In this singular book written during World War Two, Bertolt Brecht presents a devastating visual and lyrical attack on war under modern capitalism.
He takes photographs from newspapers and popular magazines, and adds short lapidary verses to each in a unique attempt to understand the truth of war using mass media.
Pictures of catastrophic bombings, propaganda portraits of leading Nazis, scenes of unbearable tragedy on the battlefield — all these images contribute to an anthology of horror, from which Brecht’s perceptions are distilled in poems that are razor-sharp, angry and direct.
The result is an outstanding literary memorial to World War Two and one of the most spontaneous, revealing and moving of Brecht’s works.
“An album of pity and anger which fixes the evil of war for all time.”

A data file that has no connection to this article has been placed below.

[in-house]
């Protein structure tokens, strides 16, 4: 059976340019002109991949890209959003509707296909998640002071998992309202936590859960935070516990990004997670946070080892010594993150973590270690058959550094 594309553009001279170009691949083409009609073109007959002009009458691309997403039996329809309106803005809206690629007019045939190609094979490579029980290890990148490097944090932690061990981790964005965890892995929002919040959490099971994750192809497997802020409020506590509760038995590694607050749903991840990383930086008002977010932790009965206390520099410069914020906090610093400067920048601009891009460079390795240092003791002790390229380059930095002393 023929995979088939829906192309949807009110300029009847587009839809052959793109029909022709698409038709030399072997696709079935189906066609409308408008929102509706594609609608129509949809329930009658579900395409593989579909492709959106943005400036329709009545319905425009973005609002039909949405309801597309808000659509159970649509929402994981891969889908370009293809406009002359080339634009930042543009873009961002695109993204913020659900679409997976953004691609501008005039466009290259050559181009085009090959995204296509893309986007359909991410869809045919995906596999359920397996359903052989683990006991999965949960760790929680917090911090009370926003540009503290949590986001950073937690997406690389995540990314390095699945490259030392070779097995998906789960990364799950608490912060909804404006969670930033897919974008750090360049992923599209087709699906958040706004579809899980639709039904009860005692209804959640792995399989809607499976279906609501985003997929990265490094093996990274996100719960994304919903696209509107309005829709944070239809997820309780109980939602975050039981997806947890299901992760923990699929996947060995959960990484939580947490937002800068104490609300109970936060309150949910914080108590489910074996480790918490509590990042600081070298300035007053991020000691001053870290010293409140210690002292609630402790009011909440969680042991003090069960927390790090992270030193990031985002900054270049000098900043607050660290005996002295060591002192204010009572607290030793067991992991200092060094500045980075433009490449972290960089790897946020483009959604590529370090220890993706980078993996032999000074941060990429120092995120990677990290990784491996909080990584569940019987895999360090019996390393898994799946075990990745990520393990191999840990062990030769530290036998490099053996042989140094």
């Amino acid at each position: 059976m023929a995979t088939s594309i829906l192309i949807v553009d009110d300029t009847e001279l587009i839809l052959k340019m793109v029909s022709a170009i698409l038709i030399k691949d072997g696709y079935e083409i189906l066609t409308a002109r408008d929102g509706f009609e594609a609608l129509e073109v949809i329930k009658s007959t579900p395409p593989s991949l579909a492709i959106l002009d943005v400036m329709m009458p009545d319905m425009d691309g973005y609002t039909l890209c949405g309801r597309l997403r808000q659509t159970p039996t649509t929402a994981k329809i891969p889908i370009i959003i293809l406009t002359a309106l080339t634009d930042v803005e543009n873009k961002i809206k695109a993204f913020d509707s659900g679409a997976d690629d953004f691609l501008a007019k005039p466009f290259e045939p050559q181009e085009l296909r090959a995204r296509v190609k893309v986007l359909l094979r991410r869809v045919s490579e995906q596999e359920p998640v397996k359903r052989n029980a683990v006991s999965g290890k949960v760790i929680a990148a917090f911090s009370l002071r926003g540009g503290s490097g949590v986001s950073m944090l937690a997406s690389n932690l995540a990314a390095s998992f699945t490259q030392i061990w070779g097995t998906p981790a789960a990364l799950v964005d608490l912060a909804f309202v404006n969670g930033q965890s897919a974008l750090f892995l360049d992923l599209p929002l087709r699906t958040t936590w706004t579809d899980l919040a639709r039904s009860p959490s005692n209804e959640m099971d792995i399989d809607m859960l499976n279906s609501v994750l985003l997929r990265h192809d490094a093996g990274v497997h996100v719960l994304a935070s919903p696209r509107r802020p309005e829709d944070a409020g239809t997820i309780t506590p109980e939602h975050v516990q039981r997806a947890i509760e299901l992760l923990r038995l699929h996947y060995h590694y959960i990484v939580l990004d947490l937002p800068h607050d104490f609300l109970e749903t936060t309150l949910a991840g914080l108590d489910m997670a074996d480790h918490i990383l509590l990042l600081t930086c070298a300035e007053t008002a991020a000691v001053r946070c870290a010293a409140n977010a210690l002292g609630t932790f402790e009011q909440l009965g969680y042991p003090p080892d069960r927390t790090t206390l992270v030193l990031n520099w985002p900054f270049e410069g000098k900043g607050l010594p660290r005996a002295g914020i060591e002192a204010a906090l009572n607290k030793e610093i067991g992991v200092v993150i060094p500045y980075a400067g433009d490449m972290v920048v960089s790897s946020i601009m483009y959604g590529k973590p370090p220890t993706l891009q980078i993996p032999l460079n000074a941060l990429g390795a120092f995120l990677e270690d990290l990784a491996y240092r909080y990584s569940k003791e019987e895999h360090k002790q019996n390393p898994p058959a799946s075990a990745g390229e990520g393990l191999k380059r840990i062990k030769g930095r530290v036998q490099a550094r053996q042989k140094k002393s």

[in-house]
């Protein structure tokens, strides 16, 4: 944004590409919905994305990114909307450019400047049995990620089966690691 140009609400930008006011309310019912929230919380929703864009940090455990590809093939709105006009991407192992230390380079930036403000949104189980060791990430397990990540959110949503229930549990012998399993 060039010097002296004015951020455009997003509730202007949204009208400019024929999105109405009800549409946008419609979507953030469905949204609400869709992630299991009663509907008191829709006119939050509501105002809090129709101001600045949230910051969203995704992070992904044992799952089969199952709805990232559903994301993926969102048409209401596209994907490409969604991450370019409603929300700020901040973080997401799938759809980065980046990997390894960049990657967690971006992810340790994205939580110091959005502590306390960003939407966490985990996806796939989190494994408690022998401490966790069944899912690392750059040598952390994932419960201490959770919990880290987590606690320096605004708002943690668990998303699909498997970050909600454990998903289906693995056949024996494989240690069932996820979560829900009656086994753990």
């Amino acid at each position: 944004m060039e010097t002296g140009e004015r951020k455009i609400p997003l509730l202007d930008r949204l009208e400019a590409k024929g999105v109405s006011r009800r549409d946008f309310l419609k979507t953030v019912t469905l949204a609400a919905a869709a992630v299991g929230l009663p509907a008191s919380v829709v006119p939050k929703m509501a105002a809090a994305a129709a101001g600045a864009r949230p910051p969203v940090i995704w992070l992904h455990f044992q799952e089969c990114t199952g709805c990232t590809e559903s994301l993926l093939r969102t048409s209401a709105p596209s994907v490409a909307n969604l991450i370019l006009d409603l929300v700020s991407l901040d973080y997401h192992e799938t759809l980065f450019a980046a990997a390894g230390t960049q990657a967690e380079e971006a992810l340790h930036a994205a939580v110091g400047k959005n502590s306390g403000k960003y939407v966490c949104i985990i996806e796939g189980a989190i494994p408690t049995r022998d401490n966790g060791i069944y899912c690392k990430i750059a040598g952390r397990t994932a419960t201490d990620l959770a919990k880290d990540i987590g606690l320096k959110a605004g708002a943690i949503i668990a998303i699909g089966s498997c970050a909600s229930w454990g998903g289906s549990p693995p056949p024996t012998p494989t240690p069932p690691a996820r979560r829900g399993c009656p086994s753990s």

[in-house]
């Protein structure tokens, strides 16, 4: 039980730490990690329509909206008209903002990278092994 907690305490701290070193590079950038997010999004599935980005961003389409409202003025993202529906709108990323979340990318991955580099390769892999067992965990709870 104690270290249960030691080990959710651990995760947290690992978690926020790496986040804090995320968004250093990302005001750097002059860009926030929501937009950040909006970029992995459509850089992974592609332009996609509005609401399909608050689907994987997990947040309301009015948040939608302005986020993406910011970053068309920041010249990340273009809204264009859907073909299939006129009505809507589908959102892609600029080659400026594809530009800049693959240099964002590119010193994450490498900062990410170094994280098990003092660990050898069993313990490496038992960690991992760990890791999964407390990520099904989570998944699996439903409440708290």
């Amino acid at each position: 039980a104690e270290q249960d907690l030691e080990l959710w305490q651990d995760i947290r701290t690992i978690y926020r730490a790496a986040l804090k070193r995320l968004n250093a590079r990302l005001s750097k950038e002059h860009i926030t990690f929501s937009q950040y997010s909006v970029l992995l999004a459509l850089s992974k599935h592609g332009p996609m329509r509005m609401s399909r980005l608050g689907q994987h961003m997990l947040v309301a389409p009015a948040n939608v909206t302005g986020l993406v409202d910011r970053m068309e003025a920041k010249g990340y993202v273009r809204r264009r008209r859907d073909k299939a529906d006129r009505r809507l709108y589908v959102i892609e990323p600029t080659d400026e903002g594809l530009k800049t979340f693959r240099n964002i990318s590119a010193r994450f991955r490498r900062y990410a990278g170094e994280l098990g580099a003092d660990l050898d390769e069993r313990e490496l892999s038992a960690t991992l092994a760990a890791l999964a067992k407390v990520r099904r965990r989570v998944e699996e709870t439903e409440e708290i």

“A handsome edition of War Primer, a series of short poems illustrated and inspired by war photographs Brecht clipped from newspapers.”
“Tender, angry and incisive.”
“A modern equivalent of Goya.”
“Brecht reprinted photographs from wartime mass-circulation magazines, replacing the captions with short poems about the essential truth of each image.”
“Deserves a place of the shelves of every public and school library.”
“By themselves the images are disturbing, often terrifying. The four lines of poetry make them devastating. They achieve this through what was Brecht’s greatest strength as a writer: his ability to coax out the twisted, icy rationale of a world whose overriding logic is self-justification. The bitter chuckle brought on in the reader by these words reveals unsettling machinations. War, capital and fascism are made mundane before that very mundanity is turned inside out by dint of its own force.”